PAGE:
Wednesday, October 19, 2011

Remembering Professor Gerald Shapiro

Today is very bittersweet for me. I was fully of tears of joy earlier today, unable to sleep, being so happy that Gilad Shalit is back with his family after five years and four months in the arms of evil. But I just found out some news that has me almost in a different kind of tears, tears of sadness.

Once upon a time, back in 2006, before Gilad Shalit had even a hinkling that his life was in danger, I was sitting in the University of Nebraska-Lincoln Spring semester classroom of Gerald Shapiro, an English professor, taking his Jewish-American Fiction course. It was my last class at UNL, and I was so eager to immerse myself in the life and times of Jews in America writing about their lives. The syllabus was amazing -- Maus I and II, works by Cynthia Ozick, Tova Mirvis, Saul Bellow, Jonathan Safran Foer, and others. I loved every minute of that class, especially because we got to watch movies along with reading some amazing texts that enlightened me on the American-Jewish experience. At that time, during that semester, I was closing up my learning for my Reform conversion, and just before the semester closed, I became a Jew under Reform auspices.

In response to my final paper -- and this is probably why I remember Professor Shapiro so much, why I feel like his impact on me was so great -- he wrote,
"Jewishness, Jewish culture, is a matter of putting pen to paper – you’ve got that down, too. You have what my mother would have called a Yiddishe kupf – a Jewish head. You see the subtleties, the nuances in things. You see the humor that’s enveloped in tragedy, and the tears hidden inside the laughter."
I even blogged about it back in January. This man touched my life, and I don't know that he knew that. And that makes me so sad. He believed in me, as a writer, as a Jew. He believed in me.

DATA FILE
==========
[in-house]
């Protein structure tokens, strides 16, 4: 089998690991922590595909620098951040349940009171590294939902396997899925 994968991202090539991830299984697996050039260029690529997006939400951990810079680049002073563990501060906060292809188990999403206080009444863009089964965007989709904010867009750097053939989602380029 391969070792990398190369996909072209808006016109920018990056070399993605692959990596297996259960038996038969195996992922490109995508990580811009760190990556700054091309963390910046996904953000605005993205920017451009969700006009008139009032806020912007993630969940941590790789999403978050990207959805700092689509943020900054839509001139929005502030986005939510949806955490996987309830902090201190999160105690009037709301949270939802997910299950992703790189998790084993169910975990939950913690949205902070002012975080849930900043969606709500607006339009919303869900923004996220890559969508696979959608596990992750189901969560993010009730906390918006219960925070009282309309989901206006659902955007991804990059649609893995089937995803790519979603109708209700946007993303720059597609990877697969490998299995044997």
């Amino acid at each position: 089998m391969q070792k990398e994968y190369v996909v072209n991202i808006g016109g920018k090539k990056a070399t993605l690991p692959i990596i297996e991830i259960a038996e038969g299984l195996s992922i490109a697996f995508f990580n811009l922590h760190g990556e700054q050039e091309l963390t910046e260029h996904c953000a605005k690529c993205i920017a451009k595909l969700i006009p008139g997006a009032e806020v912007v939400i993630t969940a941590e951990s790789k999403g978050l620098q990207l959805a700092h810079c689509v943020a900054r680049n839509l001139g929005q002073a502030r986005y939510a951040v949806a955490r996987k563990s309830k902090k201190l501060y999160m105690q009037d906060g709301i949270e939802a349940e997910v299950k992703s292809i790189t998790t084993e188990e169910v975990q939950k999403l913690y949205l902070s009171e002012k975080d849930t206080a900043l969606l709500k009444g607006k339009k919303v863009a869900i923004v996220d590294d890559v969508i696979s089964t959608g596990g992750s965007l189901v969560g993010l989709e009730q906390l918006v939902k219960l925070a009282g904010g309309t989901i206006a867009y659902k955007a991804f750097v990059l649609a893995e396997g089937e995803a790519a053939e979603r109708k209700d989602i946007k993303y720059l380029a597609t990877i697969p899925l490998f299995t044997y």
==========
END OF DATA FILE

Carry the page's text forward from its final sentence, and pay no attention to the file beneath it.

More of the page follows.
I graduated, I moved on, and then, in November 2006 I decided to email Professor Shapiro, who had had such an amazing impact on my Jewishness and my literary interests. We sent a few emails back and forth about suggestions for reading for me based on what I did and didn't like in class -- and he remembered me, "fondly," he said and suggested some things I might enjoy. "Gerry," he signed his emails. At the end of one, he said,
"It's very, very good to hear from you and I hope you'll keep me posted as to your comings and goings."
And I never emailed him again. I feel bad about that. I followed the suggestions he made for me and wound my way around the world of American-Jewish fiction on my own, but now I'm wondering what else he would have suggested for me.

But now, he's gone. Unexpectedly. At the age of 61.

He'd been diagnosed with Hodgkins in his 20s, and I never saw or heard him speak about it when I was in his class or through our emails. He mentioned a back surgery once, but that he was doing well, but that was years ago. I feel horrible for not keeping in touch, but it reminds me how fleeting relationships are, even those with mentors and people we respect to guide us.

If you a chance, pick up a copy of Bad Jews and Other Stories, and let me know what you think.